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The International Writers Magazine: Owner Paradise

Dear Dave
• Tom Kilcourse
I have just received a letter, addressed to Dear Tom, from David Cameron. I get these periodically, along with a million other people no doubt. In this letter, my mate Dave asks me to trust his government with the economy and not to threaten the remarkable economic progress being made. I feel obliged to reply.

Buy to Let

November 18th 2014
Dear Dave,
I might trust your government’s management of the economy if I were not in possession of an economics degree, a proper one gained in the sixties. Sadly, that qualification creates in me considerable scepticism regarding the direction you are taking, and with the direction taken by successive governments ever since one of your Conservative predecessors decided that she knew what was good for the man on the Clapham omnibus, and his ilk.

Prime Minister Thatcher was convinced that Fred and Ethel Punter were unhappy in their rented council house, and would be much better off if they owned it. So, the council were forced to flog the house to Fred and Ethel at a knock down price. Initially, Fred and Ethel failed to appreciate your predecessor’s magnanimity, but after a while and a little propaganda about what it is to be British, house owners, they trotted along to the bank, or the Bogsville Mutual Building Society as it then was, and borrowed the readies. Thus, they became house owners, and debtors.

After a year or two in their exalted status, they decided to better themselves further and move to a more ‘select’ area, the ex-council estate no longer thought suitable. So, they sold their home at a nice little profit to Arthur Smart, who already owned half the estate. Arthur re-let the property at a rent well above that charged by the council, but tenants did not complain because the excess was covered by ‘Housing Benefit’, a scheme also introduced by your predecessors. So, Arthur was happy, as were his tenants, and the taxpayers’ opinion was not solicited.

Meanwhile, Fred and Ethel settled in the more select area, having borrowed more heavily from Bogsville Bank, the former, demutualised, Bogsville Mutual Building society. Though raised to believe that getting into debt was not a clever thing to do, Fred and Ethel took the advice of their bank and accepted credit cards. Everything was so easy for them and their two children. Becoming accustomed to indebtedness they consumed to their hearts’ content until, in the nineties, Fred lost his job. No problem, he thought, we’ll downsize and make a few quid on the house. Sadly, the housing market had slumped and the Punters experienced what was called ‘negative equity’. In other words, the house was worth less than they owed on it.

Eventually, the housing market recovered sufficiently to allow the Punters to sell without loss, but also without gain. Stuck for a home, they turned to Arthur Smart, who was very happy to let an ex-council house to them as Fred was now eligible for housing benefit. There they remained, sharing their home with two offspring and their spouses, now in their late twenties. One of the offspring presented them with a grandchild. The younger couples were quite unable to afford to buy their own homes.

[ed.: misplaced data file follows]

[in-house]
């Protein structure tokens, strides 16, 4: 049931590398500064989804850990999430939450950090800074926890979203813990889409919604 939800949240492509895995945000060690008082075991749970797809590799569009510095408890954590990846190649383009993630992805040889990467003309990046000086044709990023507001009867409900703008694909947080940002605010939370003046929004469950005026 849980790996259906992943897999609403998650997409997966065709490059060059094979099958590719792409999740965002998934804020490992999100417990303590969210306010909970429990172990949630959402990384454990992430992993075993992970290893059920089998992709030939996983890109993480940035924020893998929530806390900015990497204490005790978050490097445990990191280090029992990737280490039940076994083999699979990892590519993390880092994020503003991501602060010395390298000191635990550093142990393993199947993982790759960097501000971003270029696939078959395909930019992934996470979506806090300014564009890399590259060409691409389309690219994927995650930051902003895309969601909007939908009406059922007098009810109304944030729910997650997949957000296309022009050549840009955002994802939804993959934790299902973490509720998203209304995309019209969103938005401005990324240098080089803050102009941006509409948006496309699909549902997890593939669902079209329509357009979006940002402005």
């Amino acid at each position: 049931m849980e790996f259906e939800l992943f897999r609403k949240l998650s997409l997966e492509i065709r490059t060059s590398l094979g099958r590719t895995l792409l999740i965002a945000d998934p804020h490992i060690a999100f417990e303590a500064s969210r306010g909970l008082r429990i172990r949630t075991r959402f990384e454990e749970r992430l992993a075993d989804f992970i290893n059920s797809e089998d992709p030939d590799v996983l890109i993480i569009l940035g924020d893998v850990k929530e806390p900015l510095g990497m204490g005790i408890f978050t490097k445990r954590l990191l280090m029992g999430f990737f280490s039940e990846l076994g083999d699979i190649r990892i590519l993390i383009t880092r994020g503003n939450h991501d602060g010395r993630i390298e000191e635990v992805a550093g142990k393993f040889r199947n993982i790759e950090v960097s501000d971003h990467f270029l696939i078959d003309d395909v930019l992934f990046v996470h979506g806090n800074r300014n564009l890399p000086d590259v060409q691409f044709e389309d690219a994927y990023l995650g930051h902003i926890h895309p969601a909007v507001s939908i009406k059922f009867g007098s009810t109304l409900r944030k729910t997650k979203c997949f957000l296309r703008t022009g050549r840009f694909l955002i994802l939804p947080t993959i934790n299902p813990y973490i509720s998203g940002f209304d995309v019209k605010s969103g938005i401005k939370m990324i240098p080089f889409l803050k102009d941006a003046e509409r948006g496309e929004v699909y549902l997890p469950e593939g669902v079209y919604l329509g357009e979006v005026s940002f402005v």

Such overcrowding was relieved recently when your government introduced its ‘help to buy’ scheme, allowing the couple with the baby to buy their own property. They appear to be quite happy, despite being heavily in debt, but the other young Punter, Lee, is less than enchanted as house prices have since rocketed beyond his means. He blames your government for that situation.

I have tried to explain to him that the hike in prices is not entirely down to your help to buy policy. In large part the fault lies with those banks that find lending on house mortgages preferable to the more risky loans to small businesses. Lee’s response to that advice was to blame those banks for his lack of success in getting a ‘proper’ job. When I mentioned that he was lucky to have any work, he is, after all, one of those contributing to the remarkable rise in employment figures, Lee became quite annoyed. He appeared not to appreciate his good fortune in having three jobs with different employers all, thanks to your ‘flexible labour market’ policy, on zero hours contracts. You just can’t please some people.

To be quite honest though, Dave, I have my own reservations about your policies. You see, though a house can be considered a capital asset, it isn’t a productive one. Once built, that’s it, so to speak. It provides shelter, but produces nothing else. True, when sold, its inflated price contributes to growth in GDP, for which your mate George is doubtless grateful, but it doesn’t contribute in any other way to the economy. Indeed, the funds that it attracts from the banks could be more usefully employed by investing in productive assets. Perhaps funds will be redirected to more productive use when the housing bubble that they create finally bursts.

Perhaps you would kindly pass on a word to George, who seems worried about the deficit. It might help him if the government ceased to subsidise employers’ wage bills and the rents charged by private landlords. Just a thought.

Well, Dave, I realise that I have rattled on a bit here, but it was you who wrote to me first. I know that you care greatly for the Punters’ predicament and it pains me to tell you that none of them feel sufficiently grateful to vote for you in future. Fred and Ethel have joined UKIP and young Lee is thinking of leaving for Syria.
Sadly, I too must disappoint you.
Yours sincerely,
Tom Kilcourse
BSc. (econ) Hon. Dip. PPE. Oxon.

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